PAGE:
Despite these issues, Mike remains a fan of the film, finding it a well-told story for the most part that does more than simply illustrate its historical context and the arguments therein, and José, who is less familiar with this stuff and has less of an interest in it, is also glad to have seen it, and our discussion was an enjoyable one. The Report is on Amazon Prime and worth a watch.

The podcast can be listened to in the players above or on iTunes.

With José Arroyo of First Impressions and Michael Glass of Writing About Film.

Eavesdropping at the Movies: 84 – BlacKkKlansman

A lively debate on  BlacKkKlansman, Spike Lee’s comic drama based on the true story of Ron Stallworth, a black police officer who infiltrated the Ku Klux Klan in the 1970s. With limited time, we dig right in. We discuss the film’s point of view on culture and cinema; John David Washington’s performance, the influences we can see in it, and whether a more charismatic star might have made the film even more powerful; our attitudes to Lee’s pamphleteering and the pros and cons of propagandistic cinema; the film’s direct address of Trump’s America and its tragic, somewhat surprising ending; and more.

We question whether the film’s comic treatment of David Duke, head of the KKK, carefully undercuts our delight in mocking him or dangerously indulges it. Duke is rendered a figure of fun in some notable and hilarious scenes, but the film ensures we recognise that he has never gone away. And Mike is particularly affected by Adam Driver’s character, a Jew in name only who, through being threatened by the KKK and confronted by Ron, is forced to reckon with his identity and the fact that it’s been easy for him to ignore it for most of his life. (The Howard Jacobson article he references is linked here: https://www.theguardian.com/world/2018/apr/07/howard-jacobson-jews-know-what-antisemitism-is-and-what-it-isnt-to-invent-it-would-be-a-sacrilege)

As we acknowledge in the podcast, we unfortunately missed the first few minutes of the film, which is only one reason we want to see it again. Mike is bursting with thoughts and can’t get them all out; Jose vacillates on the film’s artistic value, though not its cultural value. There’s much, much more to consider in BlacKkKlansman than we were able to in this podcast and we shall return to it.

The podcast can be listened to in the players above or on iTunes.

With José Arroyo of First Impressions and Michael Glass of Writing About Film.

Eavesdropping at the Movies 26 – Star Wars: Episode VIII – The Last Jedi

the last jedi.jpg

 

I loved looking at it. I loved the action. I loved the world it created. I loved Laura Dern and Benicio del Toro in it. Adam Driver is filmed as a Byronic hero, anguishingly romantic and at his sexiest. It’s my favourite film in the series, including Star Wars V — The Empire Strikes Back (1980). Mike felt differently. Matt Moore, also a bit lukewarmish about the film as a whole, joins us for this discussion and points to how the film focusses on female characters and interestingly alters the focus of the series.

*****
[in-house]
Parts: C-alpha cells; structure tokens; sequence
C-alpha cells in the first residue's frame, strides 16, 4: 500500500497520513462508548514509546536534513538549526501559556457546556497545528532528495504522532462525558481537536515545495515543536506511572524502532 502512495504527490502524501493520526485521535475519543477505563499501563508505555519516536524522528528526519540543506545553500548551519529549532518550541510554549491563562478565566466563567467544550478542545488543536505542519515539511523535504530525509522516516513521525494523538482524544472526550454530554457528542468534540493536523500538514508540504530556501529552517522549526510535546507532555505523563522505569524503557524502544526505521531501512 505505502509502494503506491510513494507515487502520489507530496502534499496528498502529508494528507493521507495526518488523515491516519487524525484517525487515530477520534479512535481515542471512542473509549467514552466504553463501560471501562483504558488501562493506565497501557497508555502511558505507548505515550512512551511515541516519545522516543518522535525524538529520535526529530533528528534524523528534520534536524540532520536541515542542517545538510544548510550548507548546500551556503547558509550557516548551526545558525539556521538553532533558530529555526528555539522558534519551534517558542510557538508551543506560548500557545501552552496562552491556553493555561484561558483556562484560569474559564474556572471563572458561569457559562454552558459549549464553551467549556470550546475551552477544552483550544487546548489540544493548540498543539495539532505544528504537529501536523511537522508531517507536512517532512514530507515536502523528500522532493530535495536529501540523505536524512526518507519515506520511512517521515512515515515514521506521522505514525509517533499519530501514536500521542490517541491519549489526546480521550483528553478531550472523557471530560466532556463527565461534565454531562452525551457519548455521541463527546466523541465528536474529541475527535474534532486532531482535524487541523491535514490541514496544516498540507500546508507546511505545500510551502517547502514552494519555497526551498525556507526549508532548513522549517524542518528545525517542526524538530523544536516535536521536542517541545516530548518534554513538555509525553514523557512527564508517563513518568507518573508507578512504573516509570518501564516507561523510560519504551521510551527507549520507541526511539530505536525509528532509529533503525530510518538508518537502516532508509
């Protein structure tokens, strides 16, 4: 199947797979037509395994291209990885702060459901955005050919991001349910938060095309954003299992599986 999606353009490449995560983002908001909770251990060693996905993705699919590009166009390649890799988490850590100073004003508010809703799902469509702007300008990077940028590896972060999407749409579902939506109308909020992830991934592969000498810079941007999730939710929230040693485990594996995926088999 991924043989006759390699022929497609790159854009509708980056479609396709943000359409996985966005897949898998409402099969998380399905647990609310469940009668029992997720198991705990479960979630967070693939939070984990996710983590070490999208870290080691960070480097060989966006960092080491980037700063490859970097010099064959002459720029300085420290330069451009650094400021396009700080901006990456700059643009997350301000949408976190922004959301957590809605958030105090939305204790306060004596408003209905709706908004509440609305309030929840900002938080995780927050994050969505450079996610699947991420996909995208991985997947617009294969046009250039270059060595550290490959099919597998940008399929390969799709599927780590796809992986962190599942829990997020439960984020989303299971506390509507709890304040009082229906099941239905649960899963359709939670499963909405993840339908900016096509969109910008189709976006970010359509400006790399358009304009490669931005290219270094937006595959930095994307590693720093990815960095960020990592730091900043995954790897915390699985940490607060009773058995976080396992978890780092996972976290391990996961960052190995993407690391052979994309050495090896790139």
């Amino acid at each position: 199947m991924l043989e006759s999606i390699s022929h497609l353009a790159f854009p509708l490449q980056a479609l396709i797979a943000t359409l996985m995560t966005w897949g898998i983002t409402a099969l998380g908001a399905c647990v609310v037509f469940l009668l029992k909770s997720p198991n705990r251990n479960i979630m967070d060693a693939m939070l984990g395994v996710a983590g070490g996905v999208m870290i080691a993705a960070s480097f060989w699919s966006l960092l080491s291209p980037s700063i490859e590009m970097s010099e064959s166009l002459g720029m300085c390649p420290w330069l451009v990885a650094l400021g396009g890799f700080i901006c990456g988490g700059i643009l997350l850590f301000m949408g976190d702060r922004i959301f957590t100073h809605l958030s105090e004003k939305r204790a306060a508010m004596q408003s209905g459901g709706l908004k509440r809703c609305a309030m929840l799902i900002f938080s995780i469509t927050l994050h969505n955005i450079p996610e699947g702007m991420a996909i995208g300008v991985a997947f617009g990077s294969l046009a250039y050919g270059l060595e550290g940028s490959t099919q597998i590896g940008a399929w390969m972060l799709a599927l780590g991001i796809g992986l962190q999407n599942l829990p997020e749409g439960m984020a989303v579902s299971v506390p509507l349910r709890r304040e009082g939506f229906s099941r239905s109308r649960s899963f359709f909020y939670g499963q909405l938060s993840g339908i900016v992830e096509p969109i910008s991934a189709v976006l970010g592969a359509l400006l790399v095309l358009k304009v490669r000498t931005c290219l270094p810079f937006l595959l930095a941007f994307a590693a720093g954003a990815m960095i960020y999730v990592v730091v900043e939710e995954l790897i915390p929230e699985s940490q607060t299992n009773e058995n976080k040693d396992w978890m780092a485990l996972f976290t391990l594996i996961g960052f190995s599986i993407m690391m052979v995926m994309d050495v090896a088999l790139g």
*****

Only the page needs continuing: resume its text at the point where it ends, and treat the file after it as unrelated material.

We discuss how the film represents a shift from an aristocratic focus on blood and destiny to a more democratic purview on social change everyone, of whatever class, race or ethnicity can engage in. Mike came out of the film gleefully playing with a light-sabre only to sit down and slash through what he saw as the film’s weaker points, though he also points out how he believes Rian Johnson is the right director for the film and how, in spite of its faults, it truly does feel like a Star Wars film. Lots of spoilers.

The podcast can be listened to in the player above or at this link

 

Matt Moore, José Arroyo and  Michael Glass of Writing About Film

 

Recorded on 17th December 2017.

Logan Lucky (Steven Soderbergh, USA, 2017)

logan lucky

Logan Lucky: a great performance from Daniel Craig, amiable ones from the rest of the starry cast (Hilary Swank, Channing Tatum, Adam Driver, Katie Holmes, Seth McFarlane); every shot is something worth looking at; there are at least a trio of really interesting female characters (written by Rebecca Blunt, who it is said is a pseudonym, though it is not clear for whom), and the theme of getting one over a system that seems stacked and unfair is very well done. For a change, here’s an American film that *likes* its white, working-class rural characters. There’s a lot to praise. So why did it feel so slack and rambly to watch? This has been an interesting feature of quite a few of Soderbergh’s recent films: Haywire, Contagion, Side-Effect. And yet, there’s Behind the Candelabra when every shot is necessary and everything moves at a clip, hard to do in what is a character study, even such a flamboyant one. Odd. And I don’t think this is true of his Magic Mike films or his other more glam and streamlined caper films, except for maybe Ocean’s 13.

José Arroyo